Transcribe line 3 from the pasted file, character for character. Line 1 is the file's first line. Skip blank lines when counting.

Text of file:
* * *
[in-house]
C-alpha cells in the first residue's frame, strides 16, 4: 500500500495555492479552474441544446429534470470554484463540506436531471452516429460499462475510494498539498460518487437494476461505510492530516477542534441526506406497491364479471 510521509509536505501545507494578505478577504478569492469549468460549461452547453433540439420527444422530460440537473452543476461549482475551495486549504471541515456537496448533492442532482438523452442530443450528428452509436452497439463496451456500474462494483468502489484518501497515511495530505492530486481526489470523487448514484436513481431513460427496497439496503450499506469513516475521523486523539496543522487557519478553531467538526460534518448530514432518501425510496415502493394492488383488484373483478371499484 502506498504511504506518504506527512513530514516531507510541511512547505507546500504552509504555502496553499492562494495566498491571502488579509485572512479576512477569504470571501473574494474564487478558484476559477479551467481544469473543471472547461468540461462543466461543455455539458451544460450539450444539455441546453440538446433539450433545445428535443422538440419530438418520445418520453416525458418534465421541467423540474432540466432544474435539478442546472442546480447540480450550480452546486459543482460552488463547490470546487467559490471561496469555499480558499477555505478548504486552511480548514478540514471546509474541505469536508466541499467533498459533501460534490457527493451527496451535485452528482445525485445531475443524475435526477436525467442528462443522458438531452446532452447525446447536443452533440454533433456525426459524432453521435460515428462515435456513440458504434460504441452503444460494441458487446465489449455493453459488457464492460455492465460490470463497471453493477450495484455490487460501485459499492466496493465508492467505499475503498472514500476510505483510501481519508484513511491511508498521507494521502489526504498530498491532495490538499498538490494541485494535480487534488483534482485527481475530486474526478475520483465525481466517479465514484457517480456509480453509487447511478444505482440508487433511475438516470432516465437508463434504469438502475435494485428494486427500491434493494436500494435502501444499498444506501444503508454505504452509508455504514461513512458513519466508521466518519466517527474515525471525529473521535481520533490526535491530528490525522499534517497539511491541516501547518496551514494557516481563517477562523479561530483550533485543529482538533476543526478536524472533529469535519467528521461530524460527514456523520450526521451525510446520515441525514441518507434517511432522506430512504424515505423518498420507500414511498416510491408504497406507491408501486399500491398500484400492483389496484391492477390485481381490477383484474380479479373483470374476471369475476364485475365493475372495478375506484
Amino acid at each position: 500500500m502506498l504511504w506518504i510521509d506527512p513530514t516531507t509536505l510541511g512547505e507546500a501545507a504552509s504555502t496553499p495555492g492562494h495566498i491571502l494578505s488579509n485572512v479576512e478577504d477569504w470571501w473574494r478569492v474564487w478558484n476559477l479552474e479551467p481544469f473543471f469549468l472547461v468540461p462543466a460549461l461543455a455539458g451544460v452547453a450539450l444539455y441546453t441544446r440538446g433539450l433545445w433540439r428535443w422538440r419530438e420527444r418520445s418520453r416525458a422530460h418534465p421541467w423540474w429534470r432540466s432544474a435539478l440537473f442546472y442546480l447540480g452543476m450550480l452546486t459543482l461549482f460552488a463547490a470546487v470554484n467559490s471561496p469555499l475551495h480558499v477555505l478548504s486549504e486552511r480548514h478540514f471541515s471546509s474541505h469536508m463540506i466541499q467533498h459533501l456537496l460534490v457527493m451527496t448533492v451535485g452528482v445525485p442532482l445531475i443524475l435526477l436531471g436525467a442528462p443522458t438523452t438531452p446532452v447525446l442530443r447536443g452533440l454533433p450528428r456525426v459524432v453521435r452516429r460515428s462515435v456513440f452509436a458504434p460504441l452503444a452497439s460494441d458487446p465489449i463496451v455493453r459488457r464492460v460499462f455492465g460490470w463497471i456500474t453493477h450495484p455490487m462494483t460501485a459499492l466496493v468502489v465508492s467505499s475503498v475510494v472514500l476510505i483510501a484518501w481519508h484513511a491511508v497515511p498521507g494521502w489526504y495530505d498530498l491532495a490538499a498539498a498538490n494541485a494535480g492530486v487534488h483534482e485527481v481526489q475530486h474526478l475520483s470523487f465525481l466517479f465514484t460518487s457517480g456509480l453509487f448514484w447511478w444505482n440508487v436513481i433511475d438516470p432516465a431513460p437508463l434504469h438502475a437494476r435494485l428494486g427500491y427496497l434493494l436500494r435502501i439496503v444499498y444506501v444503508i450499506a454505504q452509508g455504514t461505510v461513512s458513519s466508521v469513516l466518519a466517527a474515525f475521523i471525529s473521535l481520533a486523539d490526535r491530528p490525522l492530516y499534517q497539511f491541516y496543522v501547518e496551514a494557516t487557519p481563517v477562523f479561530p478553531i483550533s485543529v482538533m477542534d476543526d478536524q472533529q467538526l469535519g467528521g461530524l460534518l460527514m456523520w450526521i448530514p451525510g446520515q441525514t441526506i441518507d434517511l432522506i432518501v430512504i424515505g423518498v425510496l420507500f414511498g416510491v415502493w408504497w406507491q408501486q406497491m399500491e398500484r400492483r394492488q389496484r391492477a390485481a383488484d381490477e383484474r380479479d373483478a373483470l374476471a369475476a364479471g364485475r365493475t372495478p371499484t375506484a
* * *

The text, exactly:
Amino acid at each position: 500500500m502506498l504511504w506518504i510521509d506527512p513530514t516531507t509536505l510541511g512547505e507546500a501545507a504552509s504555502t496553499p495555492g492562494h495566498i491571502l494578505s488579509n485572512v479576512e478577504d477569504w470571501w473574494r478569492v474564487w478558484n476559477l479552474e479551467p481544469f473543471f469549468l472547461v468540461p462543466a460549461l461543455a455539458g451544460v452547453a450539450l444539455y441546453t441544446r440538446g433539450l433545445w433540439r428535443w422538440r419530438e420527444r418520445s418520453r416525458a422530460h418534465p421541467w423540474w429534470r432540466s432544474a435539478l440537473f442546472y442546480l447540480g452543476m450550480l452546486t459543482l461549482f460552488a463547490a470546487v470554484n467559490s471561496p469555499l475551495h480558499v477555505l478548504s486549504e486552511r480548514h478540514f471541515s471546509s474541505h469536508m463540506i466541499q467533498h459533501l456537496l460534490v457527493m451527496t448533492v451535485g452528482v445525485p442532482l445531475i443524475l435526477l436531471g436525467a442528462p443522458t438523452t438531452p446532452v447525446l442530443r447536443g452533440l454533433p450528428r456525426v459524432v453521435r452516429r460515428s462515435v456513440f452509436a458504434p460504441l452503444a452497439s460494441d458487446p465489449i463496451v455493453r459488457r464492460v460499462f455492465g460490470w463497471i456500474t453493477h450495484p455490487m462494483t460501485a459499492l466496493v468502489v465508492s467505499s475503498v475510494v472514500l476510505i483510501a484518501w481519508h484513511a491511508v497515511p498521507g494521502w489526504y495530505d498530498l491532495a490538499a498539498a498538490n494541485a494535480g492530486v487534488h483534482e485527481v481526489q475530486h474526478l475520483s470523487f465525481l466517479f465514484t460518487s457517480g456509480l453509487f448514484w447511478w444505482n440508487v436513481i433511475d438516470p432516465a431513460p437508463l434504469h438502475a437494476r435494485l428494486g427500491y427496497l434493494l436500494r435502501i439496503v444499498y444506501v444503508i450499506a454505504q452509508g455504514t461505510v461513512s458513519s466508521v469513516l466518519a466517527a474515525f475521523i471525529s473521535l481520533a486523539d490526535r491530528p490525522l492530516y499534517q497539511f491541516y496543522v501547518e496551514a494557516t487557519p481563517v477562523f479561530p478553531i483550533s485543529v482538533m477542534d476543526d478536524q472533529q467538526l469535519g467528521g461530524l460534518l460527514m456523520w450526521i448530514p451525510g446520515q441525514t441526506i441518507d434517511l432522506i432518501v430512504i424515505g423518498v425510496l420507500f414511498g416510491v415502493w408504497w406507491q408501486q406497491m399500491e398500484r400492483r394492488q389496484r391492477a390485481a383488484d381490477e383484474r380479479d373483478a373483470l374476471a369475476a364479471g364485475r365493475t372495478p371499484t375506484a